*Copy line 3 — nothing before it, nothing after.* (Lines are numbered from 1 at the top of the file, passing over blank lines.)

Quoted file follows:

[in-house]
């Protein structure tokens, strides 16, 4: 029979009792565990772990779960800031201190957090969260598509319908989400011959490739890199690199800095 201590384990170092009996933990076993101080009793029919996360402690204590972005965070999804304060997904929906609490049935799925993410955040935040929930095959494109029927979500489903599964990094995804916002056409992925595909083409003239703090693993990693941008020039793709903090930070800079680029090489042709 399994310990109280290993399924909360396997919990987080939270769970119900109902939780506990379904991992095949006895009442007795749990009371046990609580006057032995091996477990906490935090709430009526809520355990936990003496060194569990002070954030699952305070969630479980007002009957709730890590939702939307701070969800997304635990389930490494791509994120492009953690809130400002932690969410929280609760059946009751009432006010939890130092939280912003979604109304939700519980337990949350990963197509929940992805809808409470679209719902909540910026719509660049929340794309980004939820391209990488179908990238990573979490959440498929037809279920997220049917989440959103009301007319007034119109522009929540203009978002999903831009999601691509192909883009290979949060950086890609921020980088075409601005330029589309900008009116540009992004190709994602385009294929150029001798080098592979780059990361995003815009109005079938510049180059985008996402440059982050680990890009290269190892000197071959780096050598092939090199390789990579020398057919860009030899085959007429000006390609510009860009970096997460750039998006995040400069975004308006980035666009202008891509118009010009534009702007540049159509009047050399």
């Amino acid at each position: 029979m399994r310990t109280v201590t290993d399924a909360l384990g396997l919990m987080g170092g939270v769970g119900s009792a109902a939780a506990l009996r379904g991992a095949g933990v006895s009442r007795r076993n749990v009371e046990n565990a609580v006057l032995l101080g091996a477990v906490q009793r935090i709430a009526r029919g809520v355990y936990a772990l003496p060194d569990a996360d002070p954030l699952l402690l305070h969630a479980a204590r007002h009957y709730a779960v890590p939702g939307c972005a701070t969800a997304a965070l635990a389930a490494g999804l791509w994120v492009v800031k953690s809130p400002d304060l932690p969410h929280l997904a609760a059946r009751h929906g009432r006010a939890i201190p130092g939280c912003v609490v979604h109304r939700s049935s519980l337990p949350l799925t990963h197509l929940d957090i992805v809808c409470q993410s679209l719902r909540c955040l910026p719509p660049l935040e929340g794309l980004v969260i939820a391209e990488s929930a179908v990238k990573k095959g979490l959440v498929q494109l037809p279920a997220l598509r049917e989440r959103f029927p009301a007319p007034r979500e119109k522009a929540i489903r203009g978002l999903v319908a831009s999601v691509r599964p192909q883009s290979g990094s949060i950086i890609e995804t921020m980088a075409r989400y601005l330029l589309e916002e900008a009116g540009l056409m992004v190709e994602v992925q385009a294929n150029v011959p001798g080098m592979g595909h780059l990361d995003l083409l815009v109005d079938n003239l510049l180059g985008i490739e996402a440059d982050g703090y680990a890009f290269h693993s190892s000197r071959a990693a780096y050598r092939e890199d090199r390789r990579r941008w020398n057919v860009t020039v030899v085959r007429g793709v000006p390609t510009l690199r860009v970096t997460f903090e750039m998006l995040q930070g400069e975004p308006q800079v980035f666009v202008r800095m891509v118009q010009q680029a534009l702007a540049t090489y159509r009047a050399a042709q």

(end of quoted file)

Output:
């Amino acid at each position: 029979m399994r310990t109280v201590t290993d399924a909360l384990g396997l919990m987080g170092g939270v769970g119900s009792a109902a939780a506990l009996r379904g991992a095949g933990v006895s009442r007795r076993n749990v009371e046990n565990a609580v006057l032995l101080g091996a477990v906490q009793r935090i709430a009526r029919g809520v355990y936990a772990l003496p060194d569990a996360d002070p954030l699952l402690l305070h969630a479980a204590r007002h009957y709730a779960v890590p939702g939307c972005a701070t969800a997304a965070l635990a389930a490494g999804l791509w994120v492009v800031k953690s809130p400002d304060l932690p969410h929280l997904a609760a059946r009751h929906g009432r006010a939890i201190p130092g939280c912003v609490v979604h109304r939700s049935s519980l337990p949350l799925t990963h197509l929940d957090i992805v809808c409470q993410s679209l719902r909540c955040l910026p719509p660049l935040e929340g794309l980004v969260i939820a391209e990488s929930a179908v990238k990573k095959g979490l959440v498929q494109l037809p279920a997220l598509r049917e989440r959103f029927p009301a007319p007034r979500e119109k522009a929540i489903r203009g978002l999903v319908a831009s999601v691509r599964p192909q883009s290979g990094s949060i950086i890609e995804t921020m980088a075409r989400y601005l330029l589309e916002e900008a009116g540009l056409m992004v190709e994602v992925q385009a294929n150029v011959p001798g080098m592979g595909h780059l990361d995003l083409l815009v109005d079938n003239l510049l180059g985008i490739e996402a440059d982050g703090y680990a890009f290269h693993s190892s000197r071959a990693a780096y050598r092939e890199d090199r390789r990579r941008w020398n057919v860009t020039v030899v085959r007429g793709v000006p390609t510009l690199r860009v970096t997460f903090e750039m998006l995040q930070g400069e975004p308006q800079v980035f666009v202008r800095m891509v118009q010009q680029a534009l702007a540049t090489y159509r009047a050399a042709q």